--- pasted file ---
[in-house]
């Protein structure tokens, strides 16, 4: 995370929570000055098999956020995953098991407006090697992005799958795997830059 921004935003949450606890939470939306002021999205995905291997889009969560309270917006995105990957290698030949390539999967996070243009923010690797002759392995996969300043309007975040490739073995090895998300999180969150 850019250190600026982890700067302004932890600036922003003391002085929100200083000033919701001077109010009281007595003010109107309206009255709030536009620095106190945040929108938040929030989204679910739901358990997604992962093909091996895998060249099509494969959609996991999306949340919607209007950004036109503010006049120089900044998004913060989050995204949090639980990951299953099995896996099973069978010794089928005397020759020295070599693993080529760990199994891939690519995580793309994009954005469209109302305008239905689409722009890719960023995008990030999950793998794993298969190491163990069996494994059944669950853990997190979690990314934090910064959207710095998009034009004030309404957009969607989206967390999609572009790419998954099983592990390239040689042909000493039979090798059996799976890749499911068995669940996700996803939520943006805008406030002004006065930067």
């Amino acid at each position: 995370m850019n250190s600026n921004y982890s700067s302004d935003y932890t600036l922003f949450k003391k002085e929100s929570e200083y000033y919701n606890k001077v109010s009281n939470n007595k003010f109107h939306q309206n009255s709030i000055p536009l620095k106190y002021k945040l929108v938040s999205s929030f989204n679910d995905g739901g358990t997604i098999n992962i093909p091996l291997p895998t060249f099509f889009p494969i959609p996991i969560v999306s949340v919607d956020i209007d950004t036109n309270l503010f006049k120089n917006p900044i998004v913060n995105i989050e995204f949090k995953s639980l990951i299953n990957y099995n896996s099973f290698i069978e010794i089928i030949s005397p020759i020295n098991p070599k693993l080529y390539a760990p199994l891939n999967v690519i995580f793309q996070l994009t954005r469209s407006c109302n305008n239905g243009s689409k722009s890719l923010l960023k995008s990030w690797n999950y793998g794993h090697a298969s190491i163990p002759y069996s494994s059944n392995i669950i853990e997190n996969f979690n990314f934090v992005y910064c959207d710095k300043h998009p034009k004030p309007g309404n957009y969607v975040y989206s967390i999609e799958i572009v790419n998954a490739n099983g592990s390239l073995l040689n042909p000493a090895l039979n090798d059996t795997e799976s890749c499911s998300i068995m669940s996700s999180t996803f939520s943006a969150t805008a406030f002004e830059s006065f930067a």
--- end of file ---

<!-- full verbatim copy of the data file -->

[in-house]
């Protein structure tokens, strides 16, 4: 995370929570000055098999956020995953098991407006090697992005799958795997830059 921004935003949450606890939470939306002021999205995905291997889009969560309270917006995105990957290698030949390539999967996070243009923010690797002759392995996969300043309007975040490739073995090895998300999180969150 850019250190600026982890700067302004932890600036922003003391002085929100200083000033919701001077109010009281007595003010109107309206009255709030536009620095106190945040929108938040929030989204679910739901358990997604992962093909091996895998060249099509494969959609996991999306949340919607209007950004036109503010006049120089900044998004913060989050995204949090639980990951299953099995896996099973069978010794089928005397020759020295070599693993080529760990199994891939690519995580793309994009954005469209109302305008239905689409722009890719960023995008990030999950793998794993298969190491163990069996494994059944669950853990997190979690990314934090910064959207710095998009034009004030309404957009969607989206967390999609572009790419998954099983592990390239040689042909000493039979090798059996799976890749499911068995669940996700996803939520943006805008406030002004006065930067």
């Amino acid at each position: 995370m850019n250190s600026n921004y982890s700067s302004d935003y932890t600036l922003f949450k003391k002085e929100s929570e200083y000033y919701n606890k001077v109010s009281n939470n007595k003010f109107h939306q309206n009255s709030i000055p536009l620095k106190y002021k945040l929108v938040s999205s929030f989204n679910d995905g739901g358990t997604i098999n992962i093909p091996l291997p895998t060249f099509f889009p494969i959609p996991i969560v999306s949340v919607d956020i209007d950004t036109n309270l503010f006049k120089n917006p900044i998004v913060n995105i989050e995204f949090k995953s639980l990951i299953n990957y099995n896996s099973f290698i069978e010794i089928i030949s005397p020759i020295n098991p070599k693993l080529y390539a760990p199994l891939n999967v690519i995580f793309q996070l994009t954005r469209s407006c109302n305008n239905g243009s689409k722009s890719l923010l960023k995008s990030w690797n999950y793998g794993h090697a298969s190491i163990p002759y069996s494994s059944n392995i669950i853990e997190n996969f979690n990314f934090v992005y910064c959207d710095k300043h998009p034009k004030p309007g309404n957009y969607v975040y989206s967390i999609e799958i572009v790419n998954a490739n099983g592990s390239l073995l040689n042909p000493a090895l039979n090798d059996t795997e799976s890749c499911s998300i068995m669940s996700s999180t996803f939520s943006a969150t805008a406030f002004e830059s006065f930067a």